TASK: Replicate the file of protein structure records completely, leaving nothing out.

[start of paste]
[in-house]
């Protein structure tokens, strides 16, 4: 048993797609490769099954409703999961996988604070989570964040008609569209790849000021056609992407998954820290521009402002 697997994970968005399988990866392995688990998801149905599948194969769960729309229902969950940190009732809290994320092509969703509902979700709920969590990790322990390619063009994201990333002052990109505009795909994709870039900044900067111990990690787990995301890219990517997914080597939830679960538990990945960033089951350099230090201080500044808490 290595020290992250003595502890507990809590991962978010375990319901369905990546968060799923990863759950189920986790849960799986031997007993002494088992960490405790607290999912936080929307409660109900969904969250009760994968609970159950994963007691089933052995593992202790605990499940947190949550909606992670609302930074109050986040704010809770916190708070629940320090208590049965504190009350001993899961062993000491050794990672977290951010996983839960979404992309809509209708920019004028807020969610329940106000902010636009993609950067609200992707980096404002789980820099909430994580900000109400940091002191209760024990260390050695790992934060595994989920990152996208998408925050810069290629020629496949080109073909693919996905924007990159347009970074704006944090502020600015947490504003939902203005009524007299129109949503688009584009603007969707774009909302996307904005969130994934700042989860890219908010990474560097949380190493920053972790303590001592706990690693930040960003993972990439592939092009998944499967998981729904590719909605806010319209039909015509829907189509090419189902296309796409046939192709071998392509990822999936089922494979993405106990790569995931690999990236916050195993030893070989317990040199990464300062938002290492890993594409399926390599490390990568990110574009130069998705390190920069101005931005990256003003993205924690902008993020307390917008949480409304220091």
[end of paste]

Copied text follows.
[in-house]
């Protein structure tokens, strides 16, 4: 048993797609490769099954409703999961996988604070989570964040008609569209790849000021056609992407998954820290521009402002 697997994970968005399988990866392995688990998801149905599948194969769960729309229902969950940190009732809290994320092509969703509902979700709920969590990790322990390619063009994201990333002052990109505009795909994709870039900044900067111990990690787990995301890219990517997914080597939830679960538990990945960033089951350099230090201080500044808490 290595020290992250003595502890507990809590991962978010375990319901369905990546968060799923990863759950189920986790849960799986031997007993002494088992960490405790607290999912936080929307409660109900969904969250009760994968609970159950994963007691089933052995593992202790605990499940947190949550909606992670609302930074109050986040704010809770916190708070629940320090208590049965504190009350001993899961062993000491050794990672977290951010996983839960979404992309809509209708920019004028807020969610329940106000902010636009993609950067609200992707980096404002789980820099909430994580900000109400940091002191209760024990260390050695790992934060595994989920990152996208998408925050810069290629020629496949080109073909693919996905924007990159347009970074704006944090502020600015947490504003939902203005009524007299129109949503688009584009603007969707774009909302996307904005969130994934700042989860890219908010990474560097949380190493920053972790303590001592706990690693930040960003993972990439592939092009998944499967998981729904590719909605806010319209039909015509829907189509090419189902296309796409046939192709071998392509990822999936089922494979993405106990790569995931690999990236916050195993030893070989317990040199990464300062938002290492890993594409399926390599490390990568990110574009130069998705390190920069101005931005990256003003993205924690902008993020307390917008949480409304220091």